by Hal Hamilton
What memories flood your mind at Thanksgiving? Mine are richer than the food we ate!
My teachers could never understand why my father, a college professor of all people, would pull me from class every single year as we got close to Thanksgiving. I didn’t mind. All I cared about was that we were headed for a road trip, adventures, who knows how many people at my grandparents’ house, awesome food and even better stories. Thanksgiving was when I lost my glasses because Uncle Eric suddenly decided we should know how to react in an emergency and capsized the boat. Thanksgiving was when my little brother got lost in Miami. At Thanksgiving I caught lizards, climbed a fire tower, and spotted alligators in the canal. I went coon hunting for the first time with Big Uncle John and Big Uncle Michael. I got lost. I canoed. I cut brush. I was given my first knife. I learned to shoot a pistol.
My grandfather had worked for the embassy for years and had a house better than any museum. We were in heaven in that house. Nobody ever believed it, but it didn’t matter. A stuffed piranha. A shrunken head. An eight-foot jaguar killed by a single pistol shot behind the left ear – “to give him a sporting chance” explained my grandfather. Never mind that jaguars are supposed to grow no bigger than six feet. In the wilds of Paraguay, this one didn’t get the memo. Old Spanish weaponry. Uruguayan leather. A commendation from President Grant.
The noises were wonderfully eclectic as well. The roar of laughter from Big Uncle John. The colorful arguments over the nuances of language, politics and religion. The exclamations of joy as someone else arrived unexpectedly for the holidays. And the stories. Oh, the stories. The competition, the color, the corrections, and the cornucopia of vibrant images painted by these artists of the spoken word. Were they all true? They seemed so much larger than life, but so did the characters telling them. Maybe they were the gospel after all. And the guitar, always the guitar. And deep, beautiful, voices made raspy through years of smoking singing the songs of the Old Country in Spanish. Later, as we grew up and began to bring our spouses, we added the flute with “Amazing Grace” and other hymns sung boldly and tearfully at the bonfire by men who hadn’t graced a church in decades.
The smells were out of this world, too. “Out, out of my kitchen!” This was my grandmother’s particular turf, although in some ways her turf had no boundaries. At 90, she went down the slide with her granddaughter in her lap and I have a picture of her on my computer straddling my grandfather’s motorcycle at about age 93. She had traveled around the world in high society, but also started a public library in a tiny unincorporated community at the intersection of a state highway and a county road. She fought for funding and permission to use an abandoned schoolhouse. She shopped yard sales and personally donated the books she found. And she staffed the library herself. She taught people to read and helped immigrants get ready for citizenship. She modeled hospitality and grace at its very finest. Embassy life was behind her, but there were many less fortunate who were recipients of her extravagant love. The door to her home, her heart and her fridge were always open.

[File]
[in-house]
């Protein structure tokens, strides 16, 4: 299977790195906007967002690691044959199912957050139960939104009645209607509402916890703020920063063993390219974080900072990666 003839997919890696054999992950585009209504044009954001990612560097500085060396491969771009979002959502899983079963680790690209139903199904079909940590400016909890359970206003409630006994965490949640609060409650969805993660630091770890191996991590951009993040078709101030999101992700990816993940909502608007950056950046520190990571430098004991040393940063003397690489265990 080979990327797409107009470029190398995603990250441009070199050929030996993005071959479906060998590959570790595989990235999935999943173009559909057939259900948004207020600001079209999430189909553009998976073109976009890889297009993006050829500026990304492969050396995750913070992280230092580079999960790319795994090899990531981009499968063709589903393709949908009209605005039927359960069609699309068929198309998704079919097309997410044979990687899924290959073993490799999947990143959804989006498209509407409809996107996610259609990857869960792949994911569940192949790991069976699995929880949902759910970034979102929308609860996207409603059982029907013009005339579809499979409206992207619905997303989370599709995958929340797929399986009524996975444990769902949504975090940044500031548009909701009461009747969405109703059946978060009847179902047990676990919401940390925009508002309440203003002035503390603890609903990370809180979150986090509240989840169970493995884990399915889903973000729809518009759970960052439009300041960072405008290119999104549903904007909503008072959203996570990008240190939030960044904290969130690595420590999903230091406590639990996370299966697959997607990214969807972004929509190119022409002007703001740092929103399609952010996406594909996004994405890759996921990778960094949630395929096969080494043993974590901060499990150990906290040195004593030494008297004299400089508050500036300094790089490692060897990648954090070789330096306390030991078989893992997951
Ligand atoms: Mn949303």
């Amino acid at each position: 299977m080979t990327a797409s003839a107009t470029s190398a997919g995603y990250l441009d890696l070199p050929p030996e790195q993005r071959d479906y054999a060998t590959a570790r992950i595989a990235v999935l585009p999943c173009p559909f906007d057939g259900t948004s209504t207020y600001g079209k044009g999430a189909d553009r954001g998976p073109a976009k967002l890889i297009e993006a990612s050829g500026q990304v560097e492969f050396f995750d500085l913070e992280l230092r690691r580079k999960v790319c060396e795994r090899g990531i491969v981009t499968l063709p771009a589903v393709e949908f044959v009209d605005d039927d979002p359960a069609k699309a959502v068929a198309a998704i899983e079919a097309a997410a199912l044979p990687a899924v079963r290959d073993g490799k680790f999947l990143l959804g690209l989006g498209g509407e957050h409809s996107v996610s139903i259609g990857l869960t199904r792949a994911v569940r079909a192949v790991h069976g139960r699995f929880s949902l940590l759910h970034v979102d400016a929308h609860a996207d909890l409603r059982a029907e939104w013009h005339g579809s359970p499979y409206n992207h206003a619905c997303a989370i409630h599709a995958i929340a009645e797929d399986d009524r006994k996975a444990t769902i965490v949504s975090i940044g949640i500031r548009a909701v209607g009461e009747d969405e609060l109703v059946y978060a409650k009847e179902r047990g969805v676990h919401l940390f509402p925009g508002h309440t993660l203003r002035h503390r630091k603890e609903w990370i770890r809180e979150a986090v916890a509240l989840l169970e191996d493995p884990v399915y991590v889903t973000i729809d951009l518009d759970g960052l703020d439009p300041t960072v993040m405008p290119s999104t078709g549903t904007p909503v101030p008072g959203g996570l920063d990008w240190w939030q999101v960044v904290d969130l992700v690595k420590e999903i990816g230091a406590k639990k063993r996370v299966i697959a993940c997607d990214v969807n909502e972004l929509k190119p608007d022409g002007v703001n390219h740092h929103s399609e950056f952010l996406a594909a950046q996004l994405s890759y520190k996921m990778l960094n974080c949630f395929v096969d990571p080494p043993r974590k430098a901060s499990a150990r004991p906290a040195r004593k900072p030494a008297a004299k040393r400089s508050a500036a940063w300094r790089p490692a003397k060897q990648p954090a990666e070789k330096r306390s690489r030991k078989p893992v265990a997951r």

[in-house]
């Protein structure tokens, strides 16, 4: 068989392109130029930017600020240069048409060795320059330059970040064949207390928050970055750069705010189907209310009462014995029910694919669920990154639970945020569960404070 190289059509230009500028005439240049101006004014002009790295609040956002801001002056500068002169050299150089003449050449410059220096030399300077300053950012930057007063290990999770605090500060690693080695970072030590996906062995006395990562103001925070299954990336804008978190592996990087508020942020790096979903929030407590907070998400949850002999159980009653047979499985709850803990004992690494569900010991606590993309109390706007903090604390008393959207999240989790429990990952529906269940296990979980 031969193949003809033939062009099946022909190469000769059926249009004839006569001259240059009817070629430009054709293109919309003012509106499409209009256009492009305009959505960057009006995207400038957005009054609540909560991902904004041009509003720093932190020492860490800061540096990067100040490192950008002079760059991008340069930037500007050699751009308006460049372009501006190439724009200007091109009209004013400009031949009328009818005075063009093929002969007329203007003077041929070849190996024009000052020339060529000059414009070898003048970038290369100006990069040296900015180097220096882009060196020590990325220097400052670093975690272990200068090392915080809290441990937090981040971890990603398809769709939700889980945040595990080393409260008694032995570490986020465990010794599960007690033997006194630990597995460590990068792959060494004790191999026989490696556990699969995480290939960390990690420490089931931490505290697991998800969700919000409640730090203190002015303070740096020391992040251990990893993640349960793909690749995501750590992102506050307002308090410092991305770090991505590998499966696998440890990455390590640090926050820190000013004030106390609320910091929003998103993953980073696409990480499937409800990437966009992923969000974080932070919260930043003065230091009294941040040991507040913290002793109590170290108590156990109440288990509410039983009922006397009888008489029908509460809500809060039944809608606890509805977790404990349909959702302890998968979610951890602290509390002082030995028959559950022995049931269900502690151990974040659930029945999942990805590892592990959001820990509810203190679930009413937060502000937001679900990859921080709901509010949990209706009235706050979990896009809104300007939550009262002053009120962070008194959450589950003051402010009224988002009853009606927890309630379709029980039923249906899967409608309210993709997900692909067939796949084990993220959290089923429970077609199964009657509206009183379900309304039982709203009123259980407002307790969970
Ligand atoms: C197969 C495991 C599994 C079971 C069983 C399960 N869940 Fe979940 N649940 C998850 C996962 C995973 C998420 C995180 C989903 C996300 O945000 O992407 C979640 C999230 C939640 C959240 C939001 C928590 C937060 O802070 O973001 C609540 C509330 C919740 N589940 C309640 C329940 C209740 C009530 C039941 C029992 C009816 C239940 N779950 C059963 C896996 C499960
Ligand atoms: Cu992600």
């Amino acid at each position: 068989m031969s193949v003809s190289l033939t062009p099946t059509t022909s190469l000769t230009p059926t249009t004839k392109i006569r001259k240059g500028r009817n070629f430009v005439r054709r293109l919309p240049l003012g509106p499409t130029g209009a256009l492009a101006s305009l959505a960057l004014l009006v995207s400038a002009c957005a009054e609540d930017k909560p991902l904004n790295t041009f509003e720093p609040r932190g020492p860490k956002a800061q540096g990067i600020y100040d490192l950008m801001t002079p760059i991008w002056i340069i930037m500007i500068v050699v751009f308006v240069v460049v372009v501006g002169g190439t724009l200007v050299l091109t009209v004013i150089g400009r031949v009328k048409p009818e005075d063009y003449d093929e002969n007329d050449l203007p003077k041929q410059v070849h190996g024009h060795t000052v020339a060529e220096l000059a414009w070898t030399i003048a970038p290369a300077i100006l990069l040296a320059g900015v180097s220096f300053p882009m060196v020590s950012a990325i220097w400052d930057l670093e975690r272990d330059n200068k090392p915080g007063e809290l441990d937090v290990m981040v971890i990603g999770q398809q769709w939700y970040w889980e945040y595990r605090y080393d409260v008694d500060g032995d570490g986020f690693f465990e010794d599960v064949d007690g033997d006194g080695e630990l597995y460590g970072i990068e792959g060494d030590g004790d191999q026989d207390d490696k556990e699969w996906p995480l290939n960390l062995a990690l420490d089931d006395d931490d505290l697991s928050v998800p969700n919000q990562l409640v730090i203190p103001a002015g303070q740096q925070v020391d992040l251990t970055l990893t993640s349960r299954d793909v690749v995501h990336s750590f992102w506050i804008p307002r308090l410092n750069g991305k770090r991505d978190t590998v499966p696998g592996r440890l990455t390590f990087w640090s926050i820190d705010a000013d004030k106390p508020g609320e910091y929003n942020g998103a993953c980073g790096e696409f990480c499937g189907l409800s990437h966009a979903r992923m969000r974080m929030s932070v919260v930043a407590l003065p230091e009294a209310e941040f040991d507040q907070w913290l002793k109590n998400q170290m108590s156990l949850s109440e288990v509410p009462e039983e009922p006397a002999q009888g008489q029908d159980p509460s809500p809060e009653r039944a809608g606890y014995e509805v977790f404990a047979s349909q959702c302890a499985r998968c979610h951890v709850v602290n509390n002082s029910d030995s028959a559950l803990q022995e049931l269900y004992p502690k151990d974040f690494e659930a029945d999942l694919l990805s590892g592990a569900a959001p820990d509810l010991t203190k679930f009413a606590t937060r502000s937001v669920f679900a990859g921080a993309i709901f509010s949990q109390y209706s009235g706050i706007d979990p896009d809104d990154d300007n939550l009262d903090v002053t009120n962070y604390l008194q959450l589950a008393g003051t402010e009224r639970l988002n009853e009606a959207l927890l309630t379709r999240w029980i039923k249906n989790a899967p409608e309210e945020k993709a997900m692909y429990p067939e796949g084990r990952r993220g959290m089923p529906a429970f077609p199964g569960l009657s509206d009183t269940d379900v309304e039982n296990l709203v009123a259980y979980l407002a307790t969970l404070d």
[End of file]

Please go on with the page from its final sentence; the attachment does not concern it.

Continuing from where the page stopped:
My grandparents are gone now and we are making our own memories. But the backdrop will always be the smells and the noise, décor and love of Thanksgiving, Crocker style!
On Tuesday November 24th, some of our other contributors will share their thanksgiving traditions. Feel free to share your own on facebook or below in the comments section.
Hal Hamilton is the Youth and College Team leader at First United Methodist. He has five children and has been doing life and youth ministry with his wife Annamarie full-time since 1986. Hal loves basketball, soccer, mission, worship, teenagers and young adults, chocolate cheesecake and the Rocky Mountains. He has written for Seedbed.com, Relevant Magazine, Youthworker Journal, Abingdon Press and occasionally blogs at www.halhamilton.com.